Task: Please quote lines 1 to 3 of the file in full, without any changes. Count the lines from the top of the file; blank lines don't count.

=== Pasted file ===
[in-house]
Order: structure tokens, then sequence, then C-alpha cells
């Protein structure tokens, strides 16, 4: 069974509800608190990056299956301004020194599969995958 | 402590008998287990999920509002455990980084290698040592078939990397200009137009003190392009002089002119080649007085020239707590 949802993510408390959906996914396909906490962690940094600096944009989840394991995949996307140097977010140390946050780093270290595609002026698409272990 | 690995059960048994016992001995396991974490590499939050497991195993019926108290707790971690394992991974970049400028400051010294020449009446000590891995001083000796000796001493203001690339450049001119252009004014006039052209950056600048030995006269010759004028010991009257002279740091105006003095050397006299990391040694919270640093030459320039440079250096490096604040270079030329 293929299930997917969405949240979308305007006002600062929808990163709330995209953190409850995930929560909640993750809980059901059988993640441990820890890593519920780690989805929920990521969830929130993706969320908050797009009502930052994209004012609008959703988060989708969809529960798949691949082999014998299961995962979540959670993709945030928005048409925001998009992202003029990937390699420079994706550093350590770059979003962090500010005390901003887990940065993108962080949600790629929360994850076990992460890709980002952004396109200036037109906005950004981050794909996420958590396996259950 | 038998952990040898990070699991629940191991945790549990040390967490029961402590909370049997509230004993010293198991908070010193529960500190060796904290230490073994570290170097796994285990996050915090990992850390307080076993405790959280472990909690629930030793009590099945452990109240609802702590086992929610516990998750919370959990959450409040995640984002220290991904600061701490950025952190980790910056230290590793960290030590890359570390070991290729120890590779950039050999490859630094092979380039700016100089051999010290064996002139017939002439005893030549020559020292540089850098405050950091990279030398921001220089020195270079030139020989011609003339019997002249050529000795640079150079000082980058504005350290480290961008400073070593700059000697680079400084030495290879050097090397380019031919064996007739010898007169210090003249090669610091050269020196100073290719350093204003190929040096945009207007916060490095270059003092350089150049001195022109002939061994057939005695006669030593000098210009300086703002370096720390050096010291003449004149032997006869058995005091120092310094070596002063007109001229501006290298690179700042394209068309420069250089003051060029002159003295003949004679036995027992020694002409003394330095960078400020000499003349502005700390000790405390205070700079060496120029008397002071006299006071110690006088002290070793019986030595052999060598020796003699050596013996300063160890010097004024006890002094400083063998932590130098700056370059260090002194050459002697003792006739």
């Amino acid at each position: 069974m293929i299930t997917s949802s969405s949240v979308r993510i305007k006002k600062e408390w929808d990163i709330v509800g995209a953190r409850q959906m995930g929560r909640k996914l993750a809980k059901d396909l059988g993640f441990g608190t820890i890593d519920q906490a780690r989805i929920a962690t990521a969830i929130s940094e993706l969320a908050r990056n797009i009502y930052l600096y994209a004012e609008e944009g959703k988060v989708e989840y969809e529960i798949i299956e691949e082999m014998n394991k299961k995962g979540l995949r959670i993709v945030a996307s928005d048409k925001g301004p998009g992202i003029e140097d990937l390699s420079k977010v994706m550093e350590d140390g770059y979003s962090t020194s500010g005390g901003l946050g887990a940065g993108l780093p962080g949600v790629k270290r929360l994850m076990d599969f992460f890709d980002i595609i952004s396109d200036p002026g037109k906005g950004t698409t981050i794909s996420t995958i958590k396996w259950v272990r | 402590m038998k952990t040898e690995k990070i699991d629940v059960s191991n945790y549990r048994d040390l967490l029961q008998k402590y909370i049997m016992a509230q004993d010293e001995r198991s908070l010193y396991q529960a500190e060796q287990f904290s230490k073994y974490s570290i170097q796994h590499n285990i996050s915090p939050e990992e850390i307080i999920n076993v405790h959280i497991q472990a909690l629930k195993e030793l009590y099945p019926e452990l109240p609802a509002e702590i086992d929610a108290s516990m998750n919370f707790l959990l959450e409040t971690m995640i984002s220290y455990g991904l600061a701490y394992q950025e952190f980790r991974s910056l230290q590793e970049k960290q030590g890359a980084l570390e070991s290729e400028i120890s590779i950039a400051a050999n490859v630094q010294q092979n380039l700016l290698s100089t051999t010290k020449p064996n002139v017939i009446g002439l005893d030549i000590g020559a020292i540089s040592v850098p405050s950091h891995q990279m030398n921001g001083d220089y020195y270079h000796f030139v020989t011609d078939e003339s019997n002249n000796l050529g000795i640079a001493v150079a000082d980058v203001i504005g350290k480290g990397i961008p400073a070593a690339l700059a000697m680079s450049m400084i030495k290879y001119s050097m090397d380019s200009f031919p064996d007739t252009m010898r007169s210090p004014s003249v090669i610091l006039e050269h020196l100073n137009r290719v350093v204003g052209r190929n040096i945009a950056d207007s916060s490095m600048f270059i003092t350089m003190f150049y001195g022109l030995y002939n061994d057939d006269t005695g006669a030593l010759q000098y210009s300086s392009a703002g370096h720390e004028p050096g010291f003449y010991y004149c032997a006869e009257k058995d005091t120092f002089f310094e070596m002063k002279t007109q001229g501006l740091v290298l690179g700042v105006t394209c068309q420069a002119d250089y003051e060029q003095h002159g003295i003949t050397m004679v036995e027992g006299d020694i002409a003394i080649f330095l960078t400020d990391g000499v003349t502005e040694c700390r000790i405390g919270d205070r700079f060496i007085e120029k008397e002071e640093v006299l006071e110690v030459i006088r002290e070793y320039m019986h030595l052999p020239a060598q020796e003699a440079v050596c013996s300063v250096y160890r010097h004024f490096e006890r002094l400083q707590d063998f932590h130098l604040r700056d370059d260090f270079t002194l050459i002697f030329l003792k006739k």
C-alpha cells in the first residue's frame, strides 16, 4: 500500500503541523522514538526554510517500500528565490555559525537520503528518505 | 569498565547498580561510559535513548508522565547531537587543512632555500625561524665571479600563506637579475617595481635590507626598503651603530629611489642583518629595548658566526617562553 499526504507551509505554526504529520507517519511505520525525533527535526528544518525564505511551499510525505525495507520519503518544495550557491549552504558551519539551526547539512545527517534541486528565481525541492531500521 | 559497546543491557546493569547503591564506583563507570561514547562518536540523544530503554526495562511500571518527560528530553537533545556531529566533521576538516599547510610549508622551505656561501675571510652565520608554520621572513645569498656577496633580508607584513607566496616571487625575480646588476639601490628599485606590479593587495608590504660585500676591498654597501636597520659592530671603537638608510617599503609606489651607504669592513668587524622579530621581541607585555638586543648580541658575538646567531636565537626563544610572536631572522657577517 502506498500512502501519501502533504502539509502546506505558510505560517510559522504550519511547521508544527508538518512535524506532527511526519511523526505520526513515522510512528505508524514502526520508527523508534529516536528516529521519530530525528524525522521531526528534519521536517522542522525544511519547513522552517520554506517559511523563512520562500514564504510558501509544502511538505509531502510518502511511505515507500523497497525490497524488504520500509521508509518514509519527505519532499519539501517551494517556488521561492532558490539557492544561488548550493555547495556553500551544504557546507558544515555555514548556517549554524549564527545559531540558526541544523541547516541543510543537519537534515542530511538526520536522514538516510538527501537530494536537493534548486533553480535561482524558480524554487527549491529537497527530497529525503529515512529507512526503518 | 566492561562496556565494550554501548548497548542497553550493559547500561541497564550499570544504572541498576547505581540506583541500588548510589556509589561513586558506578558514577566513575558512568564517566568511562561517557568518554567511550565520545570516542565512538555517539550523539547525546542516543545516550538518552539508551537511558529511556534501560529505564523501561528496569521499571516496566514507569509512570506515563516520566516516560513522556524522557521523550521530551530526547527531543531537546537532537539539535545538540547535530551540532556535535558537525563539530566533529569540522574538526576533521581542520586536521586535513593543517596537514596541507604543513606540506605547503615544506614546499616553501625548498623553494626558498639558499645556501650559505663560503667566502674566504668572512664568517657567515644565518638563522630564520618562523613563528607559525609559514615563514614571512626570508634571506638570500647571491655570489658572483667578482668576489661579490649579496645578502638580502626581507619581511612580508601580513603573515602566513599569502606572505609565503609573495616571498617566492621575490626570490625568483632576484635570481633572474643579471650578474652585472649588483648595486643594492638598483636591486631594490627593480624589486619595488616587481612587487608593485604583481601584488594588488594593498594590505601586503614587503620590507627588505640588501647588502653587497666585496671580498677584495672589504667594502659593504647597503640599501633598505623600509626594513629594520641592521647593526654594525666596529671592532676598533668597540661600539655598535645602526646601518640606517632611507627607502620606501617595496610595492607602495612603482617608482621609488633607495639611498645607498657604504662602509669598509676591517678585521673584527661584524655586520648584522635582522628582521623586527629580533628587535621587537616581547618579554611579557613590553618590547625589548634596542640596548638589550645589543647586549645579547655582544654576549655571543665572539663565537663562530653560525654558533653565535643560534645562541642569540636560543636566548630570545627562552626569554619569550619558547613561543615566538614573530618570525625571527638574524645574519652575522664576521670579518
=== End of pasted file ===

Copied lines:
[in-house]
Order: structure tokens, then sequence, then C-alpha cells
């Protein structure tokens, strides 16, 4: 069974509800608190990056299956301004020194599969995958 | 402590008998287990999920509002455990980084290698040592078939990397200009137009003190392009002089002119080649007085020239707590 949802993510408390959906996914396909906490962690940094600096944009989840394991995949996307140097977010140390946050780093270290595609002026698409272990 | 690995059960048994016992001995396991974490590499939050497991195993019926108290707790971690394992991974970049400028400051010294020449009446000590891995001083000796000796001493203001690339450049001119252009004014006039052209950056600048030995006269010759004028010991009257002279740091105006003095050397006299990391040694919270640093030459320039440079250096490096604040270079030329 293929299930997917969405949240979308305007006002600062929808990163709330995209953190409850995930929560909640993750809980059901059988993640441990820890890593519920780690989805929920990521969830929130993706969320908050797009009502930052994209004012609008959703988060989708969809529960798949691949082999014998299961995962979540959670993709945030928005048409925001998009992202003029990937390699420079994706550093350590770059979003962090500010005390901003887990940065993108962080949600790629929360994850076990992460890709980002952004396109200036037109906005950004981050794909996420958590396996259950 | 038998952990040898990070699991629940191991945790549990040390967490029961402590909370049997509230004993010293198991908070010193529960500190060796904290230490073994570290170097796994285990996050915090990992850390307080076993405790959280472990909690629930030793009590099945452990109240609802702590086992929610516990998750919370959990959450409040995640984002220290991904600061701490950025952190980790910056230290590793960290030590890359570390070991290729120890590779950039050999490859630094092979380039700016100089051999010290064996002139017939002439005893030549020559020292540089850098405050950091990279030398921001220089020195270079030139020989011609003339019997002249050529000795640079150079000082980058504005350290480290961008400073070593700059000697680079400084030495290879050097090397380019031919064996007739010898007169210090003249090669610091050269020196100073290719350093204003190929040096945009207007916060490095270059003092350089150049001195022109002939061994057939005695006669030593000098210009300086703002370096720390050096010291003449004149032997006869058995005091120092310094070596002063007109001229501006290298690179700042394209068309420069250089003051060029002159003295003949004679036995027992020694002409003394330095960078400020000499003349502005700390000790405390205070700079060496120029008397002071006299006071110690006088002290070793019986030595052999060598020796003699050596013996300063160890010097004024006890002094400083063998932590130098700056370059260090002194050459002697003792006739």